Dante Gabriel Rossetti's Lady Lilith changed the ideal of feminine beauty in Victorian times. The painting depicts Lilith who in Jewish myth was the first wife of Adam. Rossetti depicts Lilith in the traditional form as the long-haired seductress who abandoned Adam when he denied her equality. During the 1850s and 60s, Rossetti became obsessed with the depiction of the beautiful, sexually aggressive and intimidating woman. The painting focuses on Lilith captivated with her beauty. The background suggests a bedroom but this is disturbed by the reflection of a dense, lush forest in her mirror. Nature creeps into this interior space as Lilith is surrounded by white roses and poppies.
The most striking aspect of the painting is Lilith's clothing. Instead of the rigid and proper portraits of Victorian women made up in the latest fashions, Lilith reclines in her bedclothes. The very absence of her corset suggests Lilith's openness and lack of restraint. The flowing and loose nature of her hair echoes this suggestion. Rossetti champions this freedom and Lilith symbolizes his views on the spiritual power of sexual love. Rossetti does not make Lilith the demon as she is represented in the Bible but instead creates a character that attracts the viewer with her beauty. Rossetti positions Lilith open, her long hair embraces and draws the viewer in. By showing a modern Lilith, Rossetti attempts to show the potent power that modern Victorian women could possess over the male mind.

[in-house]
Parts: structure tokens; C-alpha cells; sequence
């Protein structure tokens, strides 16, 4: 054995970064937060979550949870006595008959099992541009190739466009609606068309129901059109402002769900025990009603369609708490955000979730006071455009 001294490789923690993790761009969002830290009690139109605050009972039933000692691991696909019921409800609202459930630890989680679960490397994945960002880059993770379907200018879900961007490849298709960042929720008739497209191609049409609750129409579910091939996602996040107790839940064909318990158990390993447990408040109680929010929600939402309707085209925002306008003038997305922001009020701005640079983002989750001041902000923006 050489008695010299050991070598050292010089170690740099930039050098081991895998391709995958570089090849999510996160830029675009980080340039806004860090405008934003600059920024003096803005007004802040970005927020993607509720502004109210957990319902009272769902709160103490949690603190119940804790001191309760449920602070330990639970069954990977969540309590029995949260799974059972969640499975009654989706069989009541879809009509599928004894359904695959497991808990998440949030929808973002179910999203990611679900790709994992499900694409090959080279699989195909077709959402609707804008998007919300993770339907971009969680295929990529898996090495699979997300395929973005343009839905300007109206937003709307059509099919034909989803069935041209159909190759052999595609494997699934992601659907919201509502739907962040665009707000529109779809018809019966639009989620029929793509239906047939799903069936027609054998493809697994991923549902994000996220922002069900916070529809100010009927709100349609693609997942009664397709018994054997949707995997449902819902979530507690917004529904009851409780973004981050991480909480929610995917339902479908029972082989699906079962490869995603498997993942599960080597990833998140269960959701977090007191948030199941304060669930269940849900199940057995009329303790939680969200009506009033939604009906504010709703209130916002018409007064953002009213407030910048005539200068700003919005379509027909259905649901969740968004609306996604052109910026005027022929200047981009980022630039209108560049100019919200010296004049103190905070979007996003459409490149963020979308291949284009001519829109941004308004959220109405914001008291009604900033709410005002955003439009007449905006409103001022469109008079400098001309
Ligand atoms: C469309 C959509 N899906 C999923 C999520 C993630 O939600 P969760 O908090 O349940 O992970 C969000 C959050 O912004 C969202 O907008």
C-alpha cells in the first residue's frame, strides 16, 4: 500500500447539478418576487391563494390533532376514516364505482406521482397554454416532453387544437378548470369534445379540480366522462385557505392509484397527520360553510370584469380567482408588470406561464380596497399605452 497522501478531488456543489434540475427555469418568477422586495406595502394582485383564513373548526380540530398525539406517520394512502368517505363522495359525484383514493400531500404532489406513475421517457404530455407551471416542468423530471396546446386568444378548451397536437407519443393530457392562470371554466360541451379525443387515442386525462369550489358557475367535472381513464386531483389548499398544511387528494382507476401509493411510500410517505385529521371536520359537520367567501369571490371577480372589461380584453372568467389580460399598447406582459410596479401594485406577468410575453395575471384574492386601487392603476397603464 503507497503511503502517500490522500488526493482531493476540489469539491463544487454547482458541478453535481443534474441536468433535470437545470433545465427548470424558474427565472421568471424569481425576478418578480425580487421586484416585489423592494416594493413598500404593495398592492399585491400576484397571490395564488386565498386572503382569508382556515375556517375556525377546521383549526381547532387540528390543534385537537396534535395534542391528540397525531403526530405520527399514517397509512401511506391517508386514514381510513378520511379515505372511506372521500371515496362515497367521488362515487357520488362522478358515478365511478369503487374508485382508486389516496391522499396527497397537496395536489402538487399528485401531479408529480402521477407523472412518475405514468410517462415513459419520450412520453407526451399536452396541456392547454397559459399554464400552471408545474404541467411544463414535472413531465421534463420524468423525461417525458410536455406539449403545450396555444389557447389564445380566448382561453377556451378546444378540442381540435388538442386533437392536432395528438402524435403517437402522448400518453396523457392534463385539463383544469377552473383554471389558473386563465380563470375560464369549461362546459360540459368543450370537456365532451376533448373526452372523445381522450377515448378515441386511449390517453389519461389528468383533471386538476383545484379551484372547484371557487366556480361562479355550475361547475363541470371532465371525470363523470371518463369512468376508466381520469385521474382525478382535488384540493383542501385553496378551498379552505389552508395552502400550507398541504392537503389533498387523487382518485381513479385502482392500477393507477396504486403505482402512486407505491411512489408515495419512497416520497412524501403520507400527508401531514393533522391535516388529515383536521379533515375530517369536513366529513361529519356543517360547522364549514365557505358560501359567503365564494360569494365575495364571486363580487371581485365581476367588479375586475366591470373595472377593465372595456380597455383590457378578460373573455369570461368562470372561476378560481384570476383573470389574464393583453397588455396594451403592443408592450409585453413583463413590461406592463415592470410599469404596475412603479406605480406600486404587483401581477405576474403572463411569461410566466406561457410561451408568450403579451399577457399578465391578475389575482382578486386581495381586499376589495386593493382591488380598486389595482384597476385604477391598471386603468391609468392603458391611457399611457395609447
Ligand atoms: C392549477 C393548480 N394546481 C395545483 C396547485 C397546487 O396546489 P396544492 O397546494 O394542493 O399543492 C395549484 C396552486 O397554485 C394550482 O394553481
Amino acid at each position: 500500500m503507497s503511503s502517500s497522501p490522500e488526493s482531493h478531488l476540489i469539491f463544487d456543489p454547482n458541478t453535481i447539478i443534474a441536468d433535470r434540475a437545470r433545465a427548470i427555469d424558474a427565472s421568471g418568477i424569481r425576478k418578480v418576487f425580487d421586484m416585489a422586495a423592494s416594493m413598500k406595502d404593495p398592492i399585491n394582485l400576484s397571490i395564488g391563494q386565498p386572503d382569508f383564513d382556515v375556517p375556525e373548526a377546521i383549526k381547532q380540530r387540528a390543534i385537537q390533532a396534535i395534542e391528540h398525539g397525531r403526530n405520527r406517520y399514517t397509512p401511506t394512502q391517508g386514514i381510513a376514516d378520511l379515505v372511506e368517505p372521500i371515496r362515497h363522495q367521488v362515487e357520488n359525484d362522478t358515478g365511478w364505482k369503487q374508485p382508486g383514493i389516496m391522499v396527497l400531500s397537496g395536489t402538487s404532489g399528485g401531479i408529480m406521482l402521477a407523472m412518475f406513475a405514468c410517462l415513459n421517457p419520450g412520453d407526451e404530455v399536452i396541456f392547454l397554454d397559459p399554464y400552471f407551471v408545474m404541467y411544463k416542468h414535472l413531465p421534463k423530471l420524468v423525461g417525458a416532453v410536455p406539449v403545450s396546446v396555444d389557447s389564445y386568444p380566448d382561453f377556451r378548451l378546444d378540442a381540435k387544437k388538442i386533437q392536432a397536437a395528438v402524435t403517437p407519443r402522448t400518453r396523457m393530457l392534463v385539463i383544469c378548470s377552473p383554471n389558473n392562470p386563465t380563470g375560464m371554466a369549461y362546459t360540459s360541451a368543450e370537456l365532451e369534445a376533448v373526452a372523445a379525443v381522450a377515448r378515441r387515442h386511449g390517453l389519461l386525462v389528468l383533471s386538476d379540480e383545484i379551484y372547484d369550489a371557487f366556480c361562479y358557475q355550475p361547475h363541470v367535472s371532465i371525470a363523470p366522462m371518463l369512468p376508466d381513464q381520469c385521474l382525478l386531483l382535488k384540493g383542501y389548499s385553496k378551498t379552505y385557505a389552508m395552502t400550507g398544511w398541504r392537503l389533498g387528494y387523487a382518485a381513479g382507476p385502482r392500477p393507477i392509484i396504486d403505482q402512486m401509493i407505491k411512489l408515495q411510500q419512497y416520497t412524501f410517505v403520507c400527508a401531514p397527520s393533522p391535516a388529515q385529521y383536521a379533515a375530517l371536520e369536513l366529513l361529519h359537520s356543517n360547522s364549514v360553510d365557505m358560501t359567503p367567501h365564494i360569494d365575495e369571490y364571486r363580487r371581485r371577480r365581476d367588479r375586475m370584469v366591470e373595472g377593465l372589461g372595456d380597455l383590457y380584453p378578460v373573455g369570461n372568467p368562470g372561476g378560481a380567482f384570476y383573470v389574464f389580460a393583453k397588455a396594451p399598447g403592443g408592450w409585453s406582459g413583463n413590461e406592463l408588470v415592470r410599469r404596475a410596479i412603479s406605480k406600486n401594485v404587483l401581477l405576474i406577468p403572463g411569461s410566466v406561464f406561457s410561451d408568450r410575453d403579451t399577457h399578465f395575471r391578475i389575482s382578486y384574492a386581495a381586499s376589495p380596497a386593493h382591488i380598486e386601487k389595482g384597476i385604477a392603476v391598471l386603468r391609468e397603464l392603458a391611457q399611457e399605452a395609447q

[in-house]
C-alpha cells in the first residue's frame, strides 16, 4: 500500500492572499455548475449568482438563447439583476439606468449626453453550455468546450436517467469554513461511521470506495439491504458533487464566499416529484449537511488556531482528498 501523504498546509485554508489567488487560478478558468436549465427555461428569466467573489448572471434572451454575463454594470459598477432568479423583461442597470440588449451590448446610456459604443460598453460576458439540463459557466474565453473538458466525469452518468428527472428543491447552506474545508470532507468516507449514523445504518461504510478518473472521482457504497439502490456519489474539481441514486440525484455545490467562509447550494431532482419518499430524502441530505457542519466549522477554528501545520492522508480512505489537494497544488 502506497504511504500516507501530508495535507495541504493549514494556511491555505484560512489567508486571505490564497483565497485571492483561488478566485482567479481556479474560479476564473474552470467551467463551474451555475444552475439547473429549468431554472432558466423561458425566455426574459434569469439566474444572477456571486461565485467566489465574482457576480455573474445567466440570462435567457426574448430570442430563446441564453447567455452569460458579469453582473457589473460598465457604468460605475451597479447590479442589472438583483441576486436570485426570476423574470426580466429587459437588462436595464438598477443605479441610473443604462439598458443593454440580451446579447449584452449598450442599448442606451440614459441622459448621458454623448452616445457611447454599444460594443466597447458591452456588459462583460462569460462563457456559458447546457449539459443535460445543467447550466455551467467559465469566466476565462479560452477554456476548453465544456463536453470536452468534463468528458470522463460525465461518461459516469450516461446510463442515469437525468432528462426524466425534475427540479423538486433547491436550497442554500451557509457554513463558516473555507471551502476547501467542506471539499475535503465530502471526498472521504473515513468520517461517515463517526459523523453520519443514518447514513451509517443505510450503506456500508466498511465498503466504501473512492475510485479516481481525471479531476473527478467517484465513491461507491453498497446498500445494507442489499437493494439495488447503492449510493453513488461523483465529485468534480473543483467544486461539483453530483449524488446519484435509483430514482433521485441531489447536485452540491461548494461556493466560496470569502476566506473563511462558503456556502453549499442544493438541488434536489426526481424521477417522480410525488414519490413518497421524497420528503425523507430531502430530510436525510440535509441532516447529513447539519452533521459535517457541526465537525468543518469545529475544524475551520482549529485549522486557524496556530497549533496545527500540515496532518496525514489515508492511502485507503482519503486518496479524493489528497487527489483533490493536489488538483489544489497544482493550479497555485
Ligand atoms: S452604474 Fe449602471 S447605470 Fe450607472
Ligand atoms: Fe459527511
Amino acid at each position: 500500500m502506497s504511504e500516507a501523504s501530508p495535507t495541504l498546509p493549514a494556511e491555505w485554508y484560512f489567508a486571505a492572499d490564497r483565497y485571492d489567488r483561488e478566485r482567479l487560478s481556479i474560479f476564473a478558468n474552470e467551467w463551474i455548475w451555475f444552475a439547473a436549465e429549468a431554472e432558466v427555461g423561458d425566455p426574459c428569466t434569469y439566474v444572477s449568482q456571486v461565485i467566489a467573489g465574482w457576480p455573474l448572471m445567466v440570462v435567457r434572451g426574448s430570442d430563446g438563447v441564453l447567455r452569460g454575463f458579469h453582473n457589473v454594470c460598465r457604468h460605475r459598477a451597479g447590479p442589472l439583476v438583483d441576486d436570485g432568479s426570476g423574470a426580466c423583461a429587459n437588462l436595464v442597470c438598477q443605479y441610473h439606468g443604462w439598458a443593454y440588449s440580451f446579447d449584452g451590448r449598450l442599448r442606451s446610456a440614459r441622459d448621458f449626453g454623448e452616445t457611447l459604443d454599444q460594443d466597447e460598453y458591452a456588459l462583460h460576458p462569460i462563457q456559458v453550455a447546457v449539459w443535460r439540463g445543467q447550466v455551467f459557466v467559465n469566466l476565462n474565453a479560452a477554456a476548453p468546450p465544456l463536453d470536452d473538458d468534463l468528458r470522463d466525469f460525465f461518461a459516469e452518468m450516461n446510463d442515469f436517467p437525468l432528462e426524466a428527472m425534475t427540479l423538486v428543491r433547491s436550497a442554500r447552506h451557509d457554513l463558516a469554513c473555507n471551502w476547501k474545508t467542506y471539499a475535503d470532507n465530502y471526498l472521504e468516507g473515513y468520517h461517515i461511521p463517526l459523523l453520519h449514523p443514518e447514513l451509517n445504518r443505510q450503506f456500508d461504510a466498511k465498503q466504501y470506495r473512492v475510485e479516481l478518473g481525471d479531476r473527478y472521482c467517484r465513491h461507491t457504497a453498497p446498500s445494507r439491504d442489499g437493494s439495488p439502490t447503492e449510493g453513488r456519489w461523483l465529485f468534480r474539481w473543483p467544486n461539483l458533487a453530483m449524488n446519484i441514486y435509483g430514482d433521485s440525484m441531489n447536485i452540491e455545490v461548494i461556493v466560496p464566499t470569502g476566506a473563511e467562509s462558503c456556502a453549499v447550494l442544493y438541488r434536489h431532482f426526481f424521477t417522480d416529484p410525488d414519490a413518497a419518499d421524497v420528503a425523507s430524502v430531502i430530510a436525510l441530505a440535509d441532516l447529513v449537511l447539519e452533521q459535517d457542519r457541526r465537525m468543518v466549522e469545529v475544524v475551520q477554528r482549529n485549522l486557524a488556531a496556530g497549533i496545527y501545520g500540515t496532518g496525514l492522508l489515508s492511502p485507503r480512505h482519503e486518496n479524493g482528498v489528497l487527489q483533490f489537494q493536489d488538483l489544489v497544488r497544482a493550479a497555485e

1. Lilith is a figure from religious mythology, but does this painting in fact depict a religious scene?
2. Lady Lilith was accompanied by the poem "Body's Beauty" that states that Lilith, "draws men to watch the bright web she can weave." The voyeuristic nature of this painting is emphasized by Lilith's disinterest in acknowledging the viewer. Can these observations tell us about Victorian ideas regarding the role of women and sex?
3. How are we meant to feel about the character of Lilith. Is she a sympathetic figure?
4. How has the form of a woman's body changed in Rossetti's works from those we have seen in other PRB paintings?
- The Beauty as Power in in Rossetti's Lady Lilith
- The Paradox of Beauty in D.G. Rossetti's Lady Lilith
- A Dialectic of Beauty in Rossetti's Lady Lilith
Last modified 8 October 2004